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dc.contributor.advisorLeather, Hugh
dc.contributor.authorRocha, Rodrigo
dc.date.accessioned2022-01-14T14:44:31Z
dc.date.available2022-01-14T14:44:31Z
dc.date.issued2021-11-30
dc.identifier.urihttps://hdl.handle.net/1842/38423
dc.identifier.urihttp://dx.doi.org/10.7488/era/1688
dc.description.abstractResource-constrained devices for embedded systems are becoming increasingly important. In such systems, primary and secondary memories are highly restrictive, making code size in most cases even more important than performance. Compared to more traditional platforms, memory is a larger part of the cost and code occupies much of it. Despite that, compilers make little effort to reduce code size. One important optimisation for code-size reduction is function merging. This technique eliminates redundant code across functions by merging them into a single function. However, production compilers only apply this optimisation to identical functions, while research compilers improve on that by merging the few functions with identical control-flow graphs and signatures. Overall, existing solutions are insufficient and we end up having to either increase cost by adding more memory or remove functionality from programs. This thesis introduces the first techniques capable of merging arbitrary pairs of functions. Our insight is that the weak results of prior function merging techniques are due to their rigid and overly restrictive solutions instead of the lack of duplicate code in the input program. Our solution corroborates this insight, resulting in drastic code size reductions while also reducing end-to-end compilation time. First, we introduce FMSA, a novel technique that can merge arbitrary functions through sequence alignment, a bioinformatics algorithm for identifying regions of similarity between sequences. We combine this technique with an intelligent exploration mechanism to direct the search towards the most promising function pairs. Our evaluation on the SPEC 2006 benchmark suite shows that FMSA is more than 2.4x better than the previous state of the art, proposed by von Koch et al., reducing code size by up to 25%, with an overall average of 6%. FMSA increases end-to-end compilation time by an average of 15%. While representing a leap forward, experiments show that FMSA fails to reduce code size in some cases where it would be intuitively expected to work. This limitation stems from its inability to directly handle phi-nodes. Instead, FMSA applies register demotion to replace all such nodes with memory operations, in an attempt to simplify the code generation process. We build on this technique and develop SalSSA that fully supports the SSA form, removing any need for register demotion. By doing so, we notably increase the number of profitably merged functions. Experimental results on the SPEC 2006 and 2017 suites show that our approach delivers on average, 7.9% to 9.7% reduction on the final size of the compiled code. Moreover, as a result of aligning shorter sequences of instructions and reducing the number of wasteful merge operations, our new approach incurs an average compile-time overhead of only 5%, while also reducing memory usage by over 2x. Finally, we continue to build on SalSSA by developing HyFM, which delivers similar levels of code size reduction for significantly lower compilation time and memory usage. To this end, we introduce an alignment strategy that works at the basic block level. Since basic blocks are usually much shorter than functions, even a quadratic alignment is acceptable. However, we also propose a linear algorithm for aligning blocks at a much lower cost. We extend this strategy with a multi-tier profitability analysis that bails out early from unprofitable merging attempts. By aligning individual pairs of blocks, we are able to decide their alignment's profitability before actually generating code. Experimental results on SPEC 2006 and 2017 show that HyFM needs orders of magnitude less memory, using up to 48 MB or 5.6 MB, depending on the variant used, while SalSSA requires 32 GB in the worst case. HyFM also runs over 4.5x faster, while still achieving comparable code size reduction. Combined with the speedup of later compilation stages due to the reduced number of functions, HyFM contributes to a reduced end-to-end compilation time.en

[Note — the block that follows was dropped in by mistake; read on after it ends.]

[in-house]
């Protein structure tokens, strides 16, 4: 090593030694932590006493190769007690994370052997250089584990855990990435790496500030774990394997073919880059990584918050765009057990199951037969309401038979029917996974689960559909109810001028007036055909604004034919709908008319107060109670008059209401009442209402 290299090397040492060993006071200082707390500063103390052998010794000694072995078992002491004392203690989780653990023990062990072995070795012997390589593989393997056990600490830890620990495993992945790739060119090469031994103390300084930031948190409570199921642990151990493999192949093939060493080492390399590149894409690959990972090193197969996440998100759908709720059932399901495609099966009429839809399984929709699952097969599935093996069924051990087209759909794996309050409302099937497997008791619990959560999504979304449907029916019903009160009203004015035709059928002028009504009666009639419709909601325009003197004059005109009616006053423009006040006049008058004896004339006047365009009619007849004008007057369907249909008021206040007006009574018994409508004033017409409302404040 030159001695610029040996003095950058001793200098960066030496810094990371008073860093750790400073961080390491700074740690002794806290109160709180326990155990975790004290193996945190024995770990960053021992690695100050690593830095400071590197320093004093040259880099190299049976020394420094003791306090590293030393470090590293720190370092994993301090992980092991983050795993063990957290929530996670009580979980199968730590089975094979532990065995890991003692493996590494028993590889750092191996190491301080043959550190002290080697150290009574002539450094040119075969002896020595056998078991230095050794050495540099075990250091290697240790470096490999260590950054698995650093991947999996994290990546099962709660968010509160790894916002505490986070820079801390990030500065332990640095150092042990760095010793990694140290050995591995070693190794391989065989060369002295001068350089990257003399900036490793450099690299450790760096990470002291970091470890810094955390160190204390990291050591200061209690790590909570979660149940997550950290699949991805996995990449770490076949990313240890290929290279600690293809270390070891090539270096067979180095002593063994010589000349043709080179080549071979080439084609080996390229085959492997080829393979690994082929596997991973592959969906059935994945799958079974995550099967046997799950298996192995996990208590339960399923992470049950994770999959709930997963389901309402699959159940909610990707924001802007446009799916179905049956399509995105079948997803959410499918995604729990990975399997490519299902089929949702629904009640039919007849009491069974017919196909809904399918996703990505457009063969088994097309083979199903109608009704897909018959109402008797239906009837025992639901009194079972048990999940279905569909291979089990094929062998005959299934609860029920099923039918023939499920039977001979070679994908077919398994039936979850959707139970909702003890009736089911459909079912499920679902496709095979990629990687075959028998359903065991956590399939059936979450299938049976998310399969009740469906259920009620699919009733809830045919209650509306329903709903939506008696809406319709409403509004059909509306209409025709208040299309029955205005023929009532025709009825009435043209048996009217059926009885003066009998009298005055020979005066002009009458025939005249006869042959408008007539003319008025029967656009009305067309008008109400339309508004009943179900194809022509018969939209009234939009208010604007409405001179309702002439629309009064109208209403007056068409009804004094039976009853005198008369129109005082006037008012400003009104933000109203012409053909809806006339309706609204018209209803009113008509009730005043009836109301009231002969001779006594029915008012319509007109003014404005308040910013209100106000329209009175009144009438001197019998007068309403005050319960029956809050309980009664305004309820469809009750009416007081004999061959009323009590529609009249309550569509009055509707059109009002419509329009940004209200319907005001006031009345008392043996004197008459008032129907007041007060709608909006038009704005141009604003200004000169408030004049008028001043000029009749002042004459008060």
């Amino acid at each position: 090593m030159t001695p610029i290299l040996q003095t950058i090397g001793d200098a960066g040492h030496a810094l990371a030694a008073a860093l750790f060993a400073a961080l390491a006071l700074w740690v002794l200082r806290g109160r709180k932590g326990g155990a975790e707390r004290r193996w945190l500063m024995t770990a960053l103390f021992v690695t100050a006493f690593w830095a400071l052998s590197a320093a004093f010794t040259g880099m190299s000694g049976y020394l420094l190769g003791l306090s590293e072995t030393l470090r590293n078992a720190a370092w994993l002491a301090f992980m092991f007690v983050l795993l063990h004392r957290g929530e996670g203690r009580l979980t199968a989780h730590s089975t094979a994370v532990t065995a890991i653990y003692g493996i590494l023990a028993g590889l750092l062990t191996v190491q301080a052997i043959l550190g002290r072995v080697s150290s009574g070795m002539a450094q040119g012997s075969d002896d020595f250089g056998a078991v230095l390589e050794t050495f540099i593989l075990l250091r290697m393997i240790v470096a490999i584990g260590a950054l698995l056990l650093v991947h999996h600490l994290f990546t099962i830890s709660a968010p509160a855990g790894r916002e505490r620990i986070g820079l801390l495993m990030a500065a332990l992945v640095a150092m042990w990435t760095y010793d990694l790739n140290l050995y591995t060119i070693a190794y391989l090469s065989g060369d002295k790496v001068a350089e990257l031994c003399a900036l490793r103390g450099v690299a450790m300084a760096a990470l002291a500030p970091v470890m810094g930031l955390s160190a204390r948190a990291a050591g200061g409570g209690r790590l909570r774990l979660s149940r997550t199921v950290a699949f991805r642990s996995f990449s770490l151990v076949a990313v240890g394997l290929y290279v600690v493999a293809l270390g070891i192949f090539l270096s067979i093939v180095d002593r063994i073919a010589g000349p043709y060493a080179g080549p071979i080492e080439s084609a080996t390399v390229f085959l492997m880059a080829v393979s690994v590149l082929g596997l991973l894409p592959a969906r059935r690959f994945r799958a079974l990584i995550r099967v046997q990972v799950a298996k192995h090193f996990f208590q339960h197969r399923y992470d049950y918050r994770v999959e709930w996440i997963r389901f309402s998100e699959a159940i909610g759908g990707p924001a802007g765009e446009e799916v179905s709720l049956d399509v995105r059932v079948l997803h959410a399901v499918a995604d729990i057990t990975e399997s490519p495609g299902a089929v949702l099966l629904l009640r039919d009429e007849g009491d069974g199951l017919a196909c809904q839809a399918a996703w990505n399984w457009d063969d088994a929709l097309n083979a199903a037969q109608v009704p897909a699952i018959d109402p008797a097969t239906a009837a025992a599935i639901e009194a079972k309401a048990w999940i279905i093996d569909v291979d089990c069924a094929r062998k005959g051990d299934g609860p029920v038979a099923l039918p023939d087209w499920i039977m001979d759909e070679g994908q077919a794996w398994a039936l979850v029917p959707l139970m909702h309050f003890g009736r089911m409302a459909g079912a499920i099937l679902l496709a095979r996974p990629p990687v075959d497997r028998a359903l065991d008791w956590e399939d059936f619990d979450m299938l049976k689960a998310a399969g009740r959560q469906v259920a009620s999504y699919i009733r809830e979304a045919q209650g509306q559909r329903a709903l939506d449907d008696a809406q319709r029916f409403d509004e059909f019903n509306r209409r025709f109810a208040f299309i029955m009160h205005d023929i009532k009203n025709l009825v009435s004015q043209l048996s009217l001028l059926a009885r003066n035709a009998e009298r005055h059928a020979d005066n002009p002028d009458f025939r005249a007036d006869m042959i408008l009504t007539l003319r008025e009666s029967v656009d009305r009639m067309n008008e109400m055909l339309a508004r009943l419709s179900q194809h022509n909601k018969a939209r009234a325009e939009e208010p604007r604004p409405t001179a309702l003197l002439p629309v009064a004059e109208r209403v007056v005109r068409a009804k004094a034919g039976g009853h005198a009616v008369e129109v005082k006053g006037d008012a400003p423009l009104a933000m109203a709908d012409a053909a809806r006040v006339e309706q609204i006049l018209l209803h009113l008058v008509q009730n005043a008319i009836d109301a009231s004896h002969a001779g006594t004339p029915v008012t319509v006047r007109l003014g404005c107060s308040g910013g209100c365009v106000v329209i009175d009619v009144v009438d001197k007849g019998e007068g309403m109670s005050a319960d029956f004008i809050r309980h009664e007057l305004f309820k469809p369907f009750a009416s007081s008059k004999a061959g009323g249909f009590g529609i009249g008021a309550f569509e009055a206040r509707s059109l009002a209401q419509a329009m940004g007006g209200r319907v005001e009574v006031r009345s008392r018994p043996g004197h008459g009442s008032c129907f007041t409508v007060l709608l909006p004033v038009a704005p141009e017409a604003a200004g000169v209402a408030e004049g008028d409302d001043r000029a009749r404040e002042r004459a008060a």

dc.language.isoenen
dc.publisherThe University of Edinburghen
dc.subjectCompiler Optimizationen
dc.subjectCompiler Constructionen
dc.subjectCode Sizeen
dc.subjectFunction Mergingen
dc.titleReducing code size with function mergingen
dc.typeThesis or Dissertationen
dc.type.qualificationlevelDoctoralen
dc.type.qualificationnamePhD Doctor of Philosophyen


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